Fermentation 2023, 9(2), 97; https://doi.org/10.3390/fermentation9020097 - 21 Jan 2023
Viewed by 1419
Abstract
Effective food waste management is key to a sustainable future. We herein aimed at assessing the composition and the amount of food waste generated in the Chamchuri (CU) Terrace condominium (floors 18–22) in Bangkok (Thailand), producing soil amendment material from this same food [...] Read more.
Effective food waste management is key to a sustainable future. We herein aimed at assessing the composition and the amount of food waste generated in the Chamchuri (CU) Terrace condominium (floors 18–22) in Bangkok (Thailand), producing soil amendment material from this same food waste and examining the effect of bioplastic bags on composting. The condominium generated 29.01 kg of general waste per day. The food waste (6.26 kg/day) was classified into “available” and “unavailable” food waste, accounting for 3.26 and 3.00 kg/day, respectively. The composting of the food waste lasted 45 days and was undertaken under three experimental conditions: (i) control (no food waste), treatment 1 (T1: food waste), and treatment 2 (T2: food waste along with pieces of bioplastic bags). The physicochemical analysis of the final composts of these treatments revealed that T2 could be used as soil amendment material after enrichment of its macronutrient composition and an increase in fermentation time. Interestingly, the T2 bioplastics were characterized by a lack of holes or were fragmented into pieces larger than 5 mm. In conclusion, food waste management in the CU Terrace condominium can use food waste collected in bioplastic bags as soil amendment material. Full article
(This article belongs to the Special Issue Advances in Resource Recovery from Organic Wastes (ARROW))
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15 pages, 2793 KiB  
Article
Bio-Electrochemical Performance of a Ceramic Microbial Fuel Cell Treating Kitchen Waste Leachate: Effect of Organic Loading Rate and Anode Electrode Surface Area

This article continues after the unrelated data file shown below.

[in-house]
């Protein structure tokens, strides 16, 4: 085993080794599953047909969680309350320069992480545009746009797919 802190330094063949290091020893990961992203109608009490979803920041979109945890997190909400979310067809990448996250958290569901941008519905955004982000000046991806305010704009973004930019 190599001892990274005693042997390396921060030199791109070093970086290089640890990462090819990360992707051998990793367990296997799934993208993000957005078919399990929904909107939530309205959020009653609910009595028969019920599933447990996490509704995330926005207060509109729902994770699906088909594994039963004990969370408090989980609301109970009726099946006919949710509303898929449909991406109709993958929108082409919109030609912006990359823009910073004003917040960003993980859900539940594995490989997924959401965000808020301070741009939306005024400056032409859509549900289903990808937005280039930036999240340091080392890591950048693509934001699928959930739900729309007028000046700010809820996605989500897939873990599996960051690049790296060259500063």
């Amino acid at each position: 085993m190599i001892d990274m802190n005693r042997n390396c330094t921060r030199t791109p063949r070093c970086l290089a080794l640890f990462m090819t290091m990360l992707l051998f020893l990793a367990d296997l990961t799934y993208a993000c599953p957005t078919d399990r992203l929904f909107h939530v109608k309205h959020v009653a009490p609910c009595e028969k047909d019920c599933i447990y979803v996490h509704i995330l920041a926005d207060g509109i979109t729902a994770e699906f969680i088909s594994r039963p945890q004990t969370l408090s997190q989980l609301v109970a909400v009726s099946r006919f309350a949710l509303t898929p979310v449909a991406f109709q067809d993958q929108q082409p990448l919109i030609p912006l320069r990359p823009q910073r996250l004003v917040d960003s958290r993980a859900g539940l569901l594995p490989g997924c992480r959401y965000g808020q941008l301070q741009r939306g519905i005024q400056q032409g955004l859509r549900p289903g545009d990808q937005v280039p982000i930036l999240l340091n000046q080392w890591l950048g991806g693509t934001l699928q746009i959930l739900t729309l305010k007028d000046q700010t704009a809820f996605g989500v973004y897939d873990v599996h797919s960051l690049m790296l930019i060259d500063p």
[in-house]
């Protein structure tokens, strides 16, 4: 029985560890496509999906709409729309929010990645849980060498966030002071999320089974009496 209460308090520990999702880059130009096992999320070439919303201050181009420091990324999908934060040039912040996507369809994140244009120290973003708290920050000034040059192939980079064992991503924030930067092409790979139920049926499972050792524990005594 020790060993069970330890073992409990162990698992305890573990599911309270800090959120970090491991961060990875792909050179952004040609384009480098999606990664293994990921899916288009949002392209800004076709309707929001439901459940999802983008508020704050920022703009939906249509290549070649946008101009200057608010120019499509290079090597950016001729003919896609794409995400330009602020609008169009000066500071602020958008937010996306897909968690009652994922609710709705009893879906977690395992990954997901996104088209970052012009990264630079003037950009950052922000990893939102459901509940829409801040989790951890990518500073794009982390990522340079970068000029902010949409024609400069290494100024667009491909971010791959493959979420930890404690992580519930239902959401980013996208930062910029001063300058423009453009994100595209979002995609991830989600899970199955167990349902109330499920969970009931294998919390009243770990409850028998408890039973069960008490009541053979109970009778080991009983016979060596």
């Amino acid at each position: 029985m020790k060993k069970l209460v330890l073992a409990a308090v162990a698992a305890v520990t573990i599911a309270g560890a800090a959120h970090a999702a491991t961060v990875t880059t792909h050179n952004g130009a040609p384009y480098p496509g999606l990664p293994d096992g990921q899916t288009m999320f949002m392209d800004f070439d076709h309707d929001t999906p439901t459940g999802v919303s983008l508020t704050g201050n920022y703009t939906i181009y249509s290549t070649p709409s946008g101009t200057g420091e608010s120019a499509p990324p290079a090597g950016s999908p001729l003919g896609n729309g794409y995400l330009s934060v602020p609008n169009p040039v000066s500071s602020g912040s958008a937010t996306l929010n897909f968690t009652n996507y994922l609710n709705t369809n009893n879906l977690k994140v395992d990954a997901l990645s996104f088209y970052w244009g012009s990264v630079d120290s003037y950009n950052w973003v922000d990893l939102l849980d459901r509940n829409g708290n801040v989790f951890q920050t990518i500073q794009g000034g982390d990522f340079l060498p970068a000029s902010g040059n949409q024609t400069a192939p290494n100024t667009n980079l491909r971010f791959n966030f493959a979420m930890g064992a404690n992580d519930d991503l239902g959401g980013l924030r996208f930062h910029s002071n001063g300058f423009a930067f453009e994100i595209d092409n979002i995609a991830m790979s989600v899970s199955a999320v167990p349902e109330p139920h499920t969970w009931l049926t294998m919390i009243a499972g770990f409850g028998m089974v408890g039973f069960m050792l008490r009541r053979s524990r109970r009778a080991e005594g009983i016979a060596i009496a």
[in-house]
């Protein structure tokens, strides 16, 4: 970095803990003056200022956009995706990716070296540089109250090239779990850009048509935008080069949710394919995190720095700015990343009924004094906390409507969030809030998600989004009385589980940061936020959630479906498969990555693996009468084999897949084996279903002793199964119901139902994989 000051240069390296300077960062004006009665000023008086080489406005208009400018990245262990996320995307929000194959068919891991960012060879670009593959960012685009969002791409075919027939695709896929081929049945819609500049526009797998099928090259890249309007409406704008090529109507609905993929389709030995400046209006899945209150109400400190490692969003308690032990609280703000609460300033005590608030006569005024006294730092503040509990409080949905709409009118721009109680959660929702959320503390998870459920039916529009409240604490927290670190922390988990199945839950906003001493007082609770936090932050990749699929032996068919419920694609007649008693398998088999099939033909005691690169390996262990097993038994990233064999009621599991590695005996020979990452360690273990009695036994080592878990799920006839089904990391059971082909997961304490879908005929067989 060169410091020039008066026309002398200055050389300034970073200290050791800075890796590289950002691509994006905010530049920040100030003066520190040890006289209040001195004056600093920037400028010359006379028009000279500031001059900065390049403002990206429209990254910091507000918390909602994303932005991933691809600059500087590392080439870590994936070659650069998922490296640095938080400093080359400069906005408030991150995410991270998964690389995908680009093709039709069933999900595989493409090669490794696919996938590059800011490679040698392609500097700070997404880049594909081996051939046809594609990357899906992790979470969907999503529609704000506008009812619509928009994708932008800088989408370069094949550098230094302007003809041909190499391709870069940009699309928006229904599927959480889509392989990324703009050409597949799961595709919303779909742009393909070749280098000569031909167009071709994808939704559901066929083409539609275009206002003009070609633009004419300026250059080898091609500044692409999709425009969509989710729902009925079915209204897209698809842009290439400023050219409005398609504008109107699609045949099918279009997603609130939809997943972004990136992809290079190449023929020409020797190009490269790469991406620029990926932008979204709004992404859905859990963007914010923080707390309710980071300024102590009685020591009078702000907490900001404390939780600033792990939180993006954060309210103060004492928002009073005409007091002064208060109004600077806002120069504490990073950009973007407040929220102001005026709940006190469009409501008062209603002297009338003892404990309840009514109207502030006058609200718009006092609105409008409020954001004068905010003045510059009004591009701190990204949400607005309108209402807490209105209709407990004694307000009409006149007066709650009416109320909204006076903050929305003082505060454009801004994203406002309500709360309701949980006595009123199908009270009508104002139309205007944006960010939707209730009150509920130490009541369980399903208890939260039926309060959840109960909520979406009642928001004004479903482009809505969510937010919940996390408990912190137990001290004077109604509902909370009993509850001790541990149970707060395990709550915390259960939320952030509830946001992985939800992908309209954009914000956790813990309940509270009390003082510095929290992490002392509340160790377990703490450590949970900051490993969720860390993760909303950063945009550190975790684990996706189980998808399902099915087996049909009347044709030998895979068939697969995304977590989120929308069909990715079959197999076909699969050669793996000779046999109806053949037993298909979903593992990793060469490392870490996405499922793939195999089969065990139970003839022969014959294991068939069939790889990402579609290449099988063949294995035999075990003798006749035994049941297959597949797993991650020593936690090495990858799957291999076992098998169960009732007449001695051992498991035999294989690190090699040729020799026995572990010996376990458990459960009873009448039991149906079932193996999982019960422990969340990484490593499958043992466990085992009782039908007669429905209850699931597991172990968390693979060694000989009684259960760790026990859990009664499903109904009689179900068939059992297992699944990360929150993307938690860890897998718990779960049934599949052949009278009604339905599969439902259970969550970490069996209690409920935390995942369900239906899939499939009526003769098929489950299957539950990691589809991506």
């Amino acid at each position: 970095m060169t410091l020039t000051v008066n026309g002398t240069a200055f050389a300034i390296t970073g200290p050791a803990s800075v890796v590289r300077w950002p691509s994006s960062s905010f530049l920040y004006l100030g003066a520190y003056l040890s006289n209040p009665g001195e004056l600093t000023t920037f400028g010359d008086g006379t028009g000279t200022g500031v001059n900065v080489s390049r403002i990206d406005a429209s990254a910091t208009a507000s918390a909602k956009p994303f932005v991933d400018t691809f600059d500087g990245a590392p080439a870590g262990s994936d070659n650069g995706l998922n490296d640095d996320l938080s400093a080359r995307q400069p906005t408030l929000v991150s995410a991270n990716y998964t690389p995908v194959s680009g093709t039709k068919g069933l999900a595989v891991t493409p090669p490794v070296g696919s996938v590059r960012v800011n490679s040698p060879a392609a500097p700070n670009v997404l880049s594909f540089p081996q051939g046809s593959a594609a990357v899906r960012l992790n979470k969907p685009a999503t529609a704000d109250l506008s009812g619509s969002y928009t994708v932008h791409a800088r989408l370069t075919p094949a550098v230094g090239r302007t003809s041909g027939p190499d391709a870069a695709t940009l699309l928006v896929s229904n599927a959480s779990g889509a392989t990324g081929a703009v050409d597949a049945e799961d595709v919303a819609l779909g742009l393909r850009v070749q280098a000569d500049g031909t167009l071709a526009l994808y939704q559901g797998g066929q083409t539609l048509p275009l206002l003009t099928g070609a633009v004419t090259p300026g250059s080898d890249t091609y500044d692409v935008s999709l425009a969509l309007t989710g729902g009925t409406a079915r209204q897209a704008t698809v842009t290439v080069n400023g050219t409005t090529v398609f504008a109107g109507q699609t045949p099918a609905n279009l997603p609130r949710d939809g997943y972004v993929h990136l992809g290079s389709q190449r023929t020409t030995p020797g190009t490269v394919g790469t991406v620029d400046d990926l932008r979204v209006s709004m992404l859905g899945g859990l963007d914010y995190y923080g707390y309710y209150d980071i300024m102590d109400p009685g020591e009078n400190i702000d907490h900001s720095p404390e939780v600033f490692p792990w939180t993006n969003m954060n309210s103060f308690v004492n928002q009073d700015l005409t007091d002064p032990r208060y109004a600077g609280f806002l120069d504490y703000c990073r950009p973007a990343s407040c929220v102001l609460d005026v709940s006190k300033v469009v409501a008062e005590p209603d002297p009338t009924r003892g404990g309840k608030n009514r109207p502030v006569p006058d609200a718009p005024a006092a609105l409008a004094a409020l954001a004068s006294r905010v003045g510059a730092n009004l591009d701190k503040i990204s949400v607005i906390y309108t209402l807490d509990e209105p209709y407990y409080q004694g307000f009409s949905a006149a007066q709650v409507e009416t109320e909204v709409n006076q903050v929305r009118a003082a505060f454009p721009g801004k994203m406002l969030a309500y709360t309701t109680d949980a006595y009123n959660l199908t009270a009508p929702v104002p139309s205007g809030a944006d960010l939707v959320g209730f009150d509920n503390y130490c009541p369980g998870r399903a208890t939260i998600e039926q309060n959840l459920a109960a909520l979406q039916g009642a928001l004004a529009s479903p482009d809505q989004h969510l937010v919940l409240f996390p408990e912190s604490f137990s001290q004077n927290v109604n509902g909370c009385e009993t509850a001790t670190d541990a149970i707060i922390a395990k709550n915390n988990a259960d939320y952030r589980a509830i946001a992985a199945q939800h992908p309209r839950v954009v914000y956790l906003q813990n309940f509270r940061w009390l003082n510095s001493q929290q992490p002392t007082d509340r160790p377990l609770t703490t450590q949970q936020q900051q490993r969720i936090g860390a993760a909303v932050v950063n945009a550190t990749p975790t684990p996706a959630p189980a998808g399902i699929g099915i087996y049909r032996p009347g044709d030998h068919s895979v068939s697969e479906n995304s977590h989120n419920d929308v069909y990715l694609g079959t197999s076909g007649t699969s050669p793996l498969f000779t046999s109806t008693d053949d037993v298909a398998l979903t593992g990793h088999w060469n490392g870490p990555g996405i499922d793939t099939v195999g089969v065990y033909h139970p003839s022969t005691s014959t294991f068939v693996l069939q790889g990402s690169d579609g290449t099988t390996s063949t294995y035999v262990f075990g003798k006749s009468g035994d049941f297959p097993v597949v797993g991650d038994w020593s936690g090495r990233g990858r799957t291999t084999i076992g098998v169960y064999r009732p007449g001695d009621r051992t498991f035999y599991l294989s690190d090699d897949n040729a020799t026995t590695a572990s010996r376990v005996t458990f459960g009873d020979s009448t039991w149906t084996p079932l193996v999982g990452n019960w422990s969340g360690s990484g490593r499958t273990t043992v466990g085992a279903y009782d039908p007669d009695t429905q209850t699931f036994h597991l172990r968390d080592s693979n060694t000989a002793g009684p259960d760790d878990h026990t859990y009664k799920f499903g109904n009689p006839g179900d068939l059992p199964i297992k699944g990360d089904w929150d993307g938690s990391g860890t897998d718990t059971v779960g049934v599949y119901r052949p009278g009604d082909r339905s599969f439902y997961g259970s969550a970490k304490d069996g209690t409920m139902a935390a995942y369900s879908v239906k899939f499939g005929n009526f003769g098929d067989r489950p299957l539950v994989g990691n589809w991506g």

by Rishi Gurjar and Manaswini Behera
Fermentation 2022, 8(10), 544; https://doi.org/10.3390/fermentation8100544 - 15 Oct 2022
Cited by 3 | Viewed by 1418
Abstract
Performance evaluation of a ceramic microbial fuel cell (CMFC) by varying organic strength, hydraulic retention time (HRT) and anode electrode surface area (AESA) to treat leachate generated from acidogenesis of kitchen waste (KW) was studied by the central composite design of experiment. The [...] Read more.
Performance evaluation of a ceramic microbial fuel cell (CMFC) by varying organic strength, hydraulic retention time (HRT) and anode electrode surface area (AESA) to treat leachate generated from acidogenesis of kitchen waste (KW) was studied by the central composite design of experiment. The increase in organic loading rate (OLR) positively affected power density (PD) while negatively influencing organic removal and coulombic efficiency (CE). This behavior is possible due to substrate inhibition and the coercive effect of low HRT, i.e., substrate washout, biofilm abrasion, and reduced contact period, while at high HRT, the volatile fatty acid (VFA) degradation improved. Since acetic acid is the final product of long-chain VFAs degradation, a pseudo consumption order for VFAs was obtained: butyric > propionic > acetic. The AESA aided organics removal and PD but had a negligible effect on CE. According to ANOVA, the COD removal was linearly modeled, while PD and CE were quadratic. The validation runs (VR) proved efficient as the highest COD removal was for VR2 (83.7 ± 3.6%), while maximum PD and CE values obtained were 0.224 ± 0.02 W/m3 and 2.62 ± 0.33%, respectively, for VR3, supported by the lower anode potential. Full article
(This article belongs to the Special Issue Advances in Resource Recovery from Organic Wastes (ARROW))
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12 pages, 774 KiB  
Article
Evaluating the Influence of Microbial Fermentation on the Nutritional Value of Soybean Meal
by Stanislav Sukhikh, Olga Kalashnikova, Svetlana Ivanova, Alexander Prosekov, Olesia Krol, Olga Kriger, Nataly Fedovskikh and Olga Babich
Fermentation 2022, 8(9), 458; https://doi.org/10.3390/fermentation8090458 - 13 Sep 2022
Cited by 8 | Viewed by 3004
Abstract
The aim of this article is to increase the nutritional value of soybean meal while reducing the content of antinutrients by microbial fermentation of soybean meal with a mixed culture of probiotic microorganisms (Bacillus subtilis, Aspergillus niger, Saccharomyces cerevisiae, [...] Read more.